Health

Coronavirus (COVID-19) Check the latest information on risk from COVID-19 for Zimbabwe on the TravelHealthPro website

See the healthcare information in the Coronavirus section for information on what to do if you think you have coronavirus while in Zimbabwe.

General Health Service

At least 8 weeks before your trip, check the latest country-specific health advice from the National Travel Health Network and Centre (NaTHNaC) on the TravelHealthPro website. Each country-specific page has information on vaccine recommendations, any current health risks or outbreaks, and factsheets with information on staying healthy abroad. Guidance is also available from NHS (Scotland) on the FitForTravel website.

General information on travel vaccinations and a travel health checklist is available on the NHS website. You may then wish to contact your health adviser or pharmacy for advice on other preventive measures and managing any pre-existing medical conditions while you’re abroad.

The legal status and regulation of some medicines prescribed or purchased in the UK can be different in other countries. If you’re travelling with prescription or over-the-counter medicine, read this guidance from NaTHNaC on best practice when travelling with medicines. For further information on the legal status of a specific medicine, you’ll need to contact the embassy, high commission or consulate of the country or territory you’re travelling to.

While travel can be enjoyable, it can sometimes be challenging. There are clear links between mental and physical health, so looking after yourself during travel and when abroad is important. Information on travelling with mental health conditions is available in our guidance page. Further information is also available from the National Travel Health Network and Centre (NaTHNaC).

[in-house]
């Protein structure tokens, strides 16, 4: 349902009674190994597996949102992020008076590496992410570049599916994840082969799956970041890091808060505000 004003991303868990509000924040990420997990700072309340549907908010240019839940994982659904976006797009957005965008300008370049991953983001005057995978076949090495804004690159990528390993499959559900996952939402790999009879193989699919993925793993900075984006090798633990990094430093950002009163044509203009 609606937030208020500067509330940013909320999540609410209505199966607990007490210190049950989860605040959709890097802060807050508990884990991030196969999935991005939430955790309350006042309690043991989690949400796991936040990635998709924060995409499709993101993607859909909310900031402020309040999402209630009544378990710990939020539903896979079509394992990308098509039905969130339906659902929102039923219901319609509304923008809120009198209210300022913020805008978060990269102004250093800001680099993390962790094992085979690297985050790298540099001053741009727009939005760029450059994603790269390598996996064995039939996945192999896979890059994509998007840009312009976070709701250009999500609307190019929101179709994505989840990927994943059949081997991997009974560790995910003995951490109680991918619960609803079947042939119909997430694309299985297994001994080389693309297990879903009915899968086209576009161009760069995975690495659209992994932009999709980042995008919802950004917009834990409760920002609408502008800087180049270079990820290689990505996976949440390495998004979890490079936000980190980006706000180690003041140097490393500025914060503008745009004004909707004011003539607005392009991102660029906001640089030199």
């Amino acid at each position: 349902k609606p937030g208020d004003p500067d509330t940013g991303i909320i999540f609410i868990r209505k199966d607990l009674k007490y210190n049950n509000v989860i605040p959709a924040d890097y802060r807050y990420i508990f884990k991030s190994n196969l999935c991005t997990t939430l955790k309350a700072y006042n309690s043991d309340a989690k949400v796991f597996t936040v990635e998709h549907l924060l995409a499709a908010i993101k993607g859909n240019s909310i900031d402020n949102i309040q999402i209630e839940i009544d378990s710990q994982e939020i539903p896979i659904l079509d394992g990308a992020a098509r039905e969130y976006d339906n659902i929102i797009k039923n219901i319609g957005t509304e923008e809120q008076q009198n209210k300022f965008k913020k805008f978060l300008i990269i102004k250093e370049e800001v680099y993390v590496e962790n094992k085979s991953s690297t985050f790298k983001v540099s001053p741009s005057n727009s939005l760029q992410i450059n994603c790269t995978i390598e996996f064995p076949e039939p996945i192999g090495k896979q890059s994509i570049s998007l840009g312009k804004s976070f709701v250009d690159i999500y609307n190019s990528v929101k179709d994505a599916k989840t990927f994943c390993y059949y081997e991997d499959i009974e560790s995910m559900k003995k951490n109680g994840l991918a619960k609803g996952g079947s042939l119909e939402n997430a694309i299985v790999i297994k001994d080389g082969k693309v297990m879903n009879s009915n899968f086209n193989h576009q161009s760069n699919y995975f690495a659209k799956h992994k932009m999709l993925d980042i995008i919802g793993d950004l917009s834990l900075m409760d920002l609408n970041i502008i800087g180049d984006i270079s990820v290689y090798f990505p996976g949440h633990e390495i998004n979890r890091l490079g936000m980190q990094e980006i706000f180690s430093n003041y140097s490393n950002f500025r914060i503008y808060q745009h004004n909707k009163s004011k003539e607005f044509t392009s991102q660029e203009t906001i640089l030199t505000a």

Health facilities

The provision and quality of health care is variable and can be especially poor outside of the major cities. There’s a shortage of drugs and trained medical staff in hospitals, making it difficult for hospitals to treat certain illnesses including accidents and trauma cases. The shortage of fuel has reduced emergency response capabilities. Private clinics will not treat patients until they pay and often require large amounts of cash before they will admit even emergency cases. An increasing number of businesses in Zimbabwe will only accept US dollars in cash, rather than credit or debit cards. This includes some medical providers. Even if payment is available some of the best hospitals are often too full to admit patients. Medical costs, particularly for evacuation, can be high. Make sure you have adequate travel health insurance and accessible funds to cover the cost of any medical treatment abroad and repatriation.

If you’re on medication, bring sufficient supplies of your medication to cover the period of your stay. Pharmacies may not be able to provide you with the appropriate drug prescribed by your doctor.

There are continuing reports of typhoid fever and cholera in a number of areas of the country. The situation is being monitored by the World Health Organisation. You should familiarise yourself with the symptoms and follow the advice of the National Travel Health Network and Centre.

Recent (December 2020) data from a national survey estimated that around 1,225,000 people in Zimbabwe were living with HIV. They estimate that the prevalence rate in those 15 years and older is 12.9% with the prevalence higher in women at 15.3% compared to 10.2% among men. You should exercise usual precautions to avoid exposure to HIV.

If you need emergency medical assistance during your trip, Econet subscribers should dial 112, NetOne subscribers should dial 114 and those using landlines should dial 0800 3222 911. You should contact your insurance/medical assistance company promptly if you’re referred to a medical facility for treatment.